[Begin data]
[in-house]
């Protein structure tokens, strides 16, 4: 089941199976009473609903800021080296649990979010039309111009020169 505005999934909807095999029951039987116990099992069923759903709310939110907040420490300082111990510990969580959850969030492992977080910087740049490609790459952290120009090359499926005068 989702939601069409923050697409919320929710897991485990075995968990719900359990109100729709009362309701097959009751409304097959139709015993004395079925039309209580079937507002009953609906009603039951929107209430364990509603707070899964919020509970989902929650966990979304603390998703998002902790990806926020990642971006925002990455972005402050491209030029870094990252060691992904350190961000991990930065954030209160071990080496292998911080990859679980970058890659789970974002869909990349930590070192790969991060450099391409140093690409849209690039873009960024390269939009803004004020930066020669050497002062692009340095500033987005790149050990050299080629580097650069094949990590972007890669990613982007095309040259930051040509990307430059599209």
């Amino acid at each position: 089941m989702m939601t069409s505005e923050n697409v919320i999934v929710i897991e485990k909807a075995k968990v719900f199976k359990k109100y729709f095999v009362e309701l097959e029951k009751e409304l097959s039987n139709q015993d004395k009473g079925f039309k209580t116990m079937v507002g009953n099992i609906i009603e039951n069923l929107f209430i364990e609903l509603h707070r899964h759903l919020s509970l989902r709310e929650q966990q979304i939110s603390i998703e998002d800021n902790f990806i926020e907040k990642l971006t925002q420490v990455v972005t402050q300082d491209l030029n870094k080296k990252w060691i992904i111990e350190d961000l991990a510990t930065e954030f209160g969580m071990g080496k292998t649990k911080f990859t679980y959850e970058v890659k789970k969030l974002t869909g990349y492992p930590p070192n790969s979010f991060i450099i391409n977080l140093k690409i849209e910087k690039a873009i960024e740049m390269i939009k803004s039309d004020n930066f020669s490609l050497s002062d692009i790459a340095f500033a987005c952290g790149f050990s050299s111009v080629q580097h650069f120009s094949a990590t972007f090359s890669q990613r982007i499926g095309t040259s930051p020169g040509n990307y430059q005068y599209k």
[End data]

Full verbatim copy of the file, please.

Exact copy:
[in-house]
């Protein structure tokens, strides 16, 4: 089941199976009473609903800021080296649990979010039309111009020169 505005999934909807095999029951039987116990099992069923759903709310939110907040420490300082111990510990969580959850969030492992977080910087740049490609790459952290120009090359499926005068 989702939601069409923050697409919320929710897991485990075995968990719900359990109100729709009362309701097959009751409304097959139709015993004395079925039309209580079937507002009953609906009603039951929107209430364990509603707070899964919020509970989902929650966990979304603390998703998002902790990806926020990642971006925002990455972005402050491209030029870094990252060691992904350190961000991990930065954030209160071990080496292998911080990859679980970058890659789970974002869909990349930590070192790969991060450099391409140093690409849209690039873009960024390269939009803004004020930066020669050497002062692009340095500033987005790149050990050299080629580097650069094949990590972007890669990613982007095309040259930051040509990307430059599209």
């Amino acid at each position: 089941m989702m939601t069409s505005e923050n697409v919320i999934v929710i897991e485990k909807a075995k968990v719900f199976k359990k109100y729709f095999v009362e309701l097959e029951k009751e409304l097959s039987n139709q015993d004395k009473g079925f039309k209580t116990m079937v507002g009953n099992i609906i009603e039951n069923l929107f209430i364990e609903l509603h707070r899964h759903l919020s509970l989902r709310e929650q966990q979304i939110s603390i998703e998002d800021n902790f990806i926020e907040k990642l971006t925002q420490v990455v972005t402050q300082d491209l030029n870094k080296k990252w060691i992904i111990e350190d961000l991990a510990t930065e954030f209160g969580m071990g080496k292998t649990k911080f990859t679980y959850e970058v890659k789970k969030l974002t869909g990349y492992p930590p070192n790969s979010f991060i450099i391409n977080l140093k690409i849209e910087k690039a873009i960024e740049m390269i939009k803004s039309d004020n930066f020669s490609l050497s002062d692009i790459a340095f500033a987005c952290g790149f050990s050299s111009v080629q580097h650069f120009s094949a990590t972007f090359s890669q990613r982007i499926g095309t040259s930051p020169g040509n990307y430059q005068y599209k």